A recent statistic caught my eye: according to a study by IDG Enterprise, 53 percent of IT decision-makers report that their company is planning to implement a data-driven project, and specifically – a project with the goal of generating greater value from existing company data within the next year. [1] Within the same survey, 78% of respondents report feeling strongly that the analysis of big data could potentially fundamentally change the way their company does business, and 71 percent feel strongly that data will create new revenue streams and lines of business within three years. [1]

Now what makes this interesting to me is that at the same time, 90 percent of these same IT decision-makers surveyed report having directly experienced challenges in the use of such data – the same data that they predict will revolutionize the way their company looks at everything from business performance and revenue streams, to supply chain and HR. The major pain points are cited as data access and analysis (38 percent)), followed by data transformation (17 percent), data creation/collection (13 percent)), and migration issues (13 percent)). [1] At the same time as advocating data project spend, they have almost across the board experienced challenges in making their projects a successful reality.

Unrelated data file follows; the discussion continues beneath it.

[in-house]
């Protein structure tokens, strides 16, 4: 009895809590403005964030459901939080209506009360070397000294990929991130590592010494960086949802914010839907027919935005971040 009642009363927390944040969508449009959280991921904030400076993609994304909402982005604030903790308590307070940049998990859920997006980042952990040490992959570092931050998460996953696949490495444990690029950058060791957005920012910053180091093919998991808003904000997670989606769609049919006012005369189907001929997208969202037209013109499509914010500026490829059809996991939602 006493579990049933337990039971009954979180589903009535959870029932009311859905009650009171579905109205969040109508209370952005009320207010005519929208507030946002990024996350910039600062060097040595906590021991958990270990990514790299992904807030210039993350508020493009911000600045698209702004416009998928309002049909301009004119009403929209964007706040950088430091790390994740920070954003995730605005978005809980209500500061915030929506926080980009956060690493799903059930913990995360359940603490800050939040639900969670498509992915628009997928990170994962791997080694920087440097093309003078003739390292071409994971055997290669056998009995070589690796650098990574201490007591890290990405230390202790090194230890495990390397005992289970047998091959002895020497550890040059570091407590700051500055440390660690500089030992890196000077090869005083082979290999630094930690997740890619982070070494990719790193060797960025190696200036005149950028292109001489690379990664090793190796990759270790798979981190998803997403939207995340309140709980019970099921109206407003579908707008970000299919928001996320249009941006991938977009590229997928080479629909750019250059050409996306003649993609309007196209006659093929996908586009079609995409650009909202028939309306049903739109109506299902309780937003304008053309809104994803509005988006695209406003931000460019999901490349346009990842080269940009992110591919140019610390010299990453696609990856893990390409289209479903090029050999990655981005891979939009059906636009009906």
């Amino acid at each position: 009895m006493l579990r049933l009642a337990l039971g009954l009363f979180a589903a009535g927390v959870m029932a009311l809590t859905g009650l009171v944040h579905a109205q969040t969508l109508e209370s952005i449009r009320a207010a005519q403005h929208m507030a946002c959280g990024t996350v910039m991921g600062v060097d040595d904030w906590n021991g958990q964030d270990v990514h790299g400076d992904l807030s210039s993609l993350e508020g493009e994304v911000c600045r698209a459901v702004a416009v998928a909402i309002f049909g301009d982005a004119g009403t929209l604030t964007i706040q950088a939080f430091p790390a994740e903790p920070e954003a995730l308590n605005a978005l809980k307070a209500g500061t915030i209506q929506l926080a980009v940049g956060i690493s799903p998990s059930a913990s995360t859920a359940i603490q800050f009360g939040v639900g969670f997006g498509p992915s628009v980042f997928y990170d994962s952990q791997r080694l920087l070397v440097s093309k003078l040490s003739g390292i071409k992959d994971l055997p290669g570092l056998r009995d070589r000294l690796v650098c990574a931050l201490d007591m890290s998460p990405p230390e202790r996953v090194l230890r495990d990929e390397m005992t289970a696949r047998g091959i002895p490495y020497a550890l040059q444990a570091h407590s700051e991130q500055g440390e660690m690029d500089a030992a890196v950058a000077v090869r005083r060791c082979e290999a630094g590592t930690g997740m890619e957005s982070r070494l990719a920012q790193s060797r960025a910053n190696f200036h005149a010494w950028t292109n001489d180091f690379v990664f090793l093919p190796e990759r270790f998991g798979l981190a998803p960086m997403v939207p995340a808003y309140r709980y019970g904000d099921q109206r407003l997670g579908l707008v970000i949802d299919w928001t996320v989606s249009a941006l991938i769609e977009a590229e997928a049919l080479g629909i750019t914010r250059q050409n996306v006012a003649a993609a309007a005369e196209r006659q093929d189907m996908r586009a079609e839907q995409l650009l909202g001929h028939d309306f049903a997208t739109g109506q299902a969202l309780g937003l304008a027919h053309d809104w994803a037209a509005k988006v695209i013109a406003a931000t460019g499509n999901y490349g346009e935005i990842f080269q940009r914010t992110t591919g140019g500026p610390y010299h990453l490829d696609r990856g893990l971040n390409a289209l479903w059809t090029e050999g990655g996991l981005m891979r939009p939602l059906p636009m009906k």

To read this article in full or to leave a comment, please click here

CIO Cloud Computing

Comcast Business offers direct connection to IBM Cloud network

Comcast Business announced Thursday it now offers direct, dedicated network links to the IBM Cloud global network.

The move positions Comcast Business, a unit of Comcast, to compete against AT&T, Verizon, Bell Canada and telecom service providers already offering IBM Cloud Direct Link services.

Comcast Business already claims to be the nation’s biggest cable provider to small and mid-sized businesses. The IBM partnership could be a way for Comcast Business to grow, especially among larger businesses and enterprises.

To read this article in full or to leave a comment, please click here

InfoWorld Cloud Computing

Oracle promises IaaS growth as cloud business rises

Oracle’s third quarter financial results continue to show that the company’s future is in the cloud. On Wednesday, the company reported massive growth in its software- and platform-as-a-service businesses, promising further gains as its customers do away with their data centers.

The company’s SaaS and PaaS revenue from December 2016 through February 2017 was a little over $ 1 billion, up from $ 583 million during the same period a year prior. Its infrastructure-as-a-service business brought in $ 178 million during the same period, bringing the company’s total cloud revenue for the quarter to almost $ 1.2 billion.